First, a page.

Perhaps, since our homeland is turning 50 today, it is a good time to look back on where we have come so far in the last five years of research on and outreach efforts for the common palm civets of Singapore. As Singapore celebrates her golden jubilee, we recognize and appreciate the growth and development that this country has been through since its independence.
It is heartwarming to know that despite the extensive efforts to advance into a more urban landscape, our late former Prime Minister, Mr Lee Kuan Yew, did not disregard the importance of having a good proportion of green in our environment too. In 1963, he planted a Mempat tree in Farrer Circus to kickstart the greening campaign of Singapore. This increase in greenery has led to more experiences with our local wildlife, which we are always striving to understand more about. In our case, it’s the common palm civets.
Our civet research work officially started in 2009, when Weiting devoted her honours thesis to better understand the growing human-civet conflict in the Siglap/Opera estate area. As a result of her study, we were able to learn how the civets have managed to adapt to urban landscapes and live amongst humans. A year later, Tze Kwan began her study to identify some key elements of the civet’s diet through the analysis of their poop, which allowed us to have a better understanding of the effect of the digestive process of their gut on seed germination and the role that civets play in urban landscapes.
The research findings have also allowed us to share with many other people, adults and children alike, more about the civets. Many of whom are surprised to find that the civets not only exist in Singapore, but are also native to the country and many parts of Southeast Asia too. Besides people, the knowledge gained has also helped civets (both locally and regionally), be it babies in need of rescue or those in conflict with humans. The support and encouragement that we receive for the work that we do have been great, and in turn we have been provided avenues to conduct educational walks, talks, and present at roadshow booths. Not only have we managed to educate, but we’ve also inspired, encouraging those that we speak to to be kind to our native civets.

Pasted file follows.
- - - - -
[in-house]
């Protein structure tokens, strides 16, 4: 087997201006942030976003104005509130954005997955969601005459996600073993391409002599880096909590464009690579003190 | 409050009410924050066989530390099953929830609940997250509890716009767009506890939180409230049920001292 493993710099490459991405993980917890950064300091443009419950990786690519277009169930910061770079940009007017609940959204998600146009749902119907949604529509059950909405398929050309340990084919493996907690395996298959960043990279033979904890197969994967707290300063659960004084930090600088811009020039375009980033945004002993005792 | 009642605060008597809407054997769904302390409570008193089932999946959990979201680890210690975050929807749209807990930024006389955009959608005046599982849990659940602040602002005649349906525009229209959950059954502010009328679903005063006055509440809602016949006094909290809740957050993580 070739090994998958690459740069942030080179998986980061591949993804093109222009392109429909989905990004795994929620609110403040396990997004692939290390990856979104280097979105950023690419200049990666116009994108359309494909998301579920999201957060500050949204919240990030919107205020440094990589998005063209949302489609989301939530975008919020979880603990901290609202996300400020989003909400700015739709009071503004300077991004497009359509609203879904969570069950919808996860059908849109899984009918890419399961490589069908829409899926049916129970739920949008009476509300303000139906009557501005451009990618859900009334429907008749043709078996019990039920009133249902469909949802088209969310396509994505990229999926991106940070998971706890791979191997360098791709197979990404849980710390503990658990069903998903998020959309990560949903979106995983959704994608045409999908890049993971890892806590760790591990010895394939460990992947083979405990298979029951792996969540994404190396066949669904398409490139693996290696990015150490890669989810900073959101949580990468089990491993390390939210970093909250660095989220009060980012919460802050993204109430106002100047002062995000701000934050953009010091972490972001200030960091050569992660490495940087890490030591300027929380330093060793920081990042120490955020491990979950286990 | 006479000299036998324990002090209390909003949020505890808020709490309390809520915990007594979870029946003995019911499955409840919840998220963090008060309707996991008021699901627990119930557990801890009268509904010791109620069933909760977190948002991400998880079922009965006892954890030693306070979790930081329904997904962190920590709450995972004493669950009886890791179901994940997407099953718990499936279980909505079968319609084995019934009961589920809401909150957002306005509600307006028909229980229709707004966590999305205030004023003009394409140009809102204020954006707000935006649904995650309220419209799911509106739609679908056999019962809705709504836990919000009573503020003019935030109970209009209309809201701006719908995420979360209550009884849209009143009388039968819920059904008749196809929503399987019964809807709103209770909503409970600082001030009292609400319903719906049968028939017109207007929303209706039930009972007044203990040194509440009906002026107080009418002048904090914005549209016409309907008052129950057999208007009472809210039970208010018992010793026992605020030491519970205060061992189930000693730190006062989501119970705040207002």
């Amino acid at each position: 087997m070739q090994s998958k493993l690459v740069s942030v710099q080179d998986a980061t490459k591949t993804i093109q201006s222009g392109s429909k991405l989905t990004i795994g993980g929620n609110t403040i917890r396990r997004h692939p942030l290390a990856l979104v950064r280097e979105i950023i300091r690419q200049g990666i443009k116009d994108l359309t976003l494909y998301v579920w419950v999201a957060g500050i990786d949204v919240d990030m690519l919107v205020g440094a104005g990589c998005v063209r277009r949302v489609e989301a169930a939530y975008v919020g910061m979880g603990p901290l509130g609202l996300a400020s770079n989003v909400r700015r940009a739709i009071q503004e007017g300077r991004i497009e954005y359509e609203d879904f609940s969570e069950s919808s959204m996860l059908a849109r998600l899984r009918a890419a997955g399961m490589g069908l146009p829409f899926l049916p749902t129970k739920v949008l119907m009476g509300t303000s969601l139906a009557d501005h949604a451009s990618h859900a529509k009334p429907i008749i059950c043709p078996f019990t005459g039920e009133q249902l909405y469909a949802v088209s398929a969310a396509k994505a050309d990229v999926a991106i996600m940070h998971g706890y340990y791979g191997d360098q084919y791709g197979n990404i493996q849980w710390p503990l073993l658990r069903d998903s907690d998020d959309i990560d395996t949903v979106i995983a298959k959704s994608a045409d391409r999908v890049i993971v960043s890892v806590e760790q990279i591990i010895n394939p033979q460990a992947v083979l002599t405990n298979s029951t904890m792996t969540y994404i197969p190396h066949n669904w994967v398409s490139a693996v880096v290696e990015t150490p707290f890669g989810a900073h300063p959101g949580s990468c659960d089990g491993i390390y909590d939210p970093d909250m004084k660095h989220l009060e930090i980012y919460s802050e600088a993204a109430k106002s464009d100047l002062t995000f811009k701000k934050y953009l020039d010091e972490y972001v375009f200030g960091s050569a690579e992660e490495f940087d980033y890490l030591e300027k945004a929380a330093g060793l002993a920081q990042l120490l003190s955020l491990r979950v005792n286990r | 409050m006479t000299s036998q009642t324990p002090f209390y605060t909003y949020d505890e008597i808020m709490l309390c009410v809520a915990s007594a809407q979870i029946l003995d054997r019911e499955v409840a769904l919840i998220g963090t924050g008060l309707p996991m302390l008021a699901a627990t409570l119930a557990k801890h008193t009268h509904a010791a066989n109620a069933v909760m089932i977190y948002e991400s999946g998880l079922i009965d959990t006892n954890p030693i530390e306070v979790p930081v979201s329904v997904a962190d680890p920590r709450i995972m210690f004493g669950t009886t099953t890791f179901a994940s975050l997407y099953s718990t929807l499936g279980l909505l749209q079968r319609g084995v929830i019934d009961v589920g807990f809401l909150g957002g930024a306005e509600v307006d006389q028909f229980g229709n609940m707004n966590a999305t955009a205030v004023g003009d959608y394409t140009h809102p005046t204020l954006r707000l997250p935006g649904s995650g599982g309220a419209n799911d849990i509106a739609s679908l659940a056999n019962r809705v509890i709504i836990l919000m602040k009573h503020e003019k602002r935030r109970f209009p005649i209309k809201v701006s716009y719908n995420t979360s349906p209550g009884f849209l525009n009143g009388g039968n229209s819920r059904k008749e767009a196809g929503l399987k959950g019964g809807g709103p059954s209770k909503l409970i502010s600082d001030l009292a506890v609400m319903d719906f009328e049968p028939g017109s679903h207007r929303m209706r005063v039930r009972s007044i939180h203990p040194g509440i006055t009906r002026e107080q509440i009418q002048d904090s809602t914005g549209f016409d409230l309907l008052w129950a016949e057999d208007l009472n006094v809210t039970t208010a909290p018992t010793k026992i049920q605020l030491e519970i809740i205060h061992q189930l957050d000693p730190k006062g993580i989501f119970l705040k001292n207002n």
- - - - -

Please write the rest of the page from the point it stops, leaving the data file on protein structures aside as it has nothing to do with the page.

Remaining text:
Many have also come forward to share their sightings and civet encounters with us, which we are always enthused to hear about. Here are just some of our favourites:
This was shared with us two months ago by Craig Williams, who was lucky enough to spot one of these elusive creatures during his night walk.
A civet spotted by Aaron Keddie, just outside his bedroom window! Civets are extremely shy creatures, so they’ll be more surprised than you are if you manage to catch them off guard!
Clare Haxby shared this photo of an adorable civet hiding in her house 2 years ago. The civet was lactating then, and the babies she had then are most probably full-grown civets now.
This is a baby civet that was found back in 2013 by Sally Cashman. It had fallen out of its nest on Christmas Eve, and if not for Sally’s effort and care, it wouldn’t have been able to reunite with its family the very next day.
Evidently, the existence of the civet as one of Singapore’s last wild urban carnivores has been celebrated by many, though not all. And even today the civets still face a fair amount of hostility from the human residents that they encounter based on the number of traps that they innocently wander into. While traps are commonly used to remove unwanted pests from the home, they are also a direct threat to our local wildlife and should not be encouraged.
Read more about the dangers of trapping in our next post. In the meantime, have a great jubilee weekend. Happy birthday Singapore, and a wonderful National Day to everyone!